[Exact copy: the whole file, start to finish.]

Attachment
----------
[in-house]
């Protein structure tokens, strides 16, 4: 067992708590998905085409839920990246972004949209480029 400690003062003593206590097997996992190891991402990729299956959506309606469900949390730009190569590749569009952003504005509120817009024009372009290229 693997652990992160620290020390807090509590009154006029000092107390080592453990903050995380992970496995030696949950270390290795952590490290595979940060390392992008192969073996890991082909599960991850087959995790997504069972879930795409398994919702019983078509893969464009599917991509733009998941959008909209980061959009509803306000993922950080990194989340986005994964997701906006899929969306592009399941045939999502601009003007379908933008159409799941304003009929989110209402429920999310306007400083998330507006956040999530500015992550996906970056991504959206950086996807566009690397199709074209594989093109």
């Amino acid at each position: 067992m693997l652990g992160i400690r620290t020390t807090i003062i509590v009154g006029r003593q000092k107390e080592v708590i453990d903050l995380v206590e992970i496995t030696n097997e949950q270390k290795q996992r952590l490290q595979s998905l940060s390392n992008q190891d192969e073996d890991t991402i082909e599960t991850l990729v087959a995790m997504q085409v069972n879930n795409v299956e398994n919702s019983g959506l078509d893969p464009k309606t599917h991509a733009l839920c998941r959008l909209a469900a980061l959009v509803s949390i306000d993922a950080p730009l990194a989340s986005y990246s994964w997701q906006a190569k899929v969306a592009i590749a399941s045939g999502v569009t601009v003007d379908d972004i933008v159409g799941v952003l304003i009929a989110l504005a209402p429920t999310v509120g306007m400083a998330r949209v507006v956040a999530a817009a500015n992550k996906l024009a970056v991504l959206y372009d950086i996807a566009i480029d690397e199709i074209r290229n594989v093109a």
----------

[in-house]
């Protein structure tokens, strides 16, 4: 067992708590998905085409839920990246972004949209480029 400690003062003593206590097997996992190891991402990729299956959506309606469900949390730009190569590749569009952003504005509120817009024009372009290229 693997652990992160620290020390807090509590009154006029000092107390080592453990903050995380992970496995030696949950270390290795952590490290595979940060390392992008192969073996890991082909599960991850087959995790997504069972879930795409398994919702019983078509893969464009599917991509733009998941959008909209980061959009509803306000993922950080990194989340986005994964997701906006899929969306592009399941045939999502601009003007379908933008159409799941304003009929989110209402429920999310306007400083998330507006956040999530500015992550996906970056991504959206950086996807566009690397199709074209594989093109």
């Amino acid at each position: 067992m693997l652990g992160i400690r620290t020390t807090i003062i509590v009154g006029r003593q000092k107390e080592v708590i453990d903050l995380v206590e992970i496995t030696n097997e949950q270390k290795q996992r952590l490290q595979s998905l940060s390392n992008q190891d192969e073996d890991t991402i082909e599960t991850l990729v087959a995790m997504q085409v069972n879930n795409v299956e398994n919702s019983g959506l078509d893969p464009k309606t599917h991509a733009l839920c998941r959008l909209a469900a980061l959009v509803s949390i306000d993922a950080p730009l990194a989340s986005y990246s994964w997701q906006a190569k899929v969306a592009i590749a399941s045939g999502v569009t601009v003007d379908d972004i933008v159409g799941v952003l304003i009929a989110l504005a209402p429920t999310v509120g306007m400083a998330r949209v507006v956040a999530a817009a500015n992550k996906l024009a970056v991504l959206y372009d950086i996807a566009i480029d690397e199709i074209r290229n594989v093109a």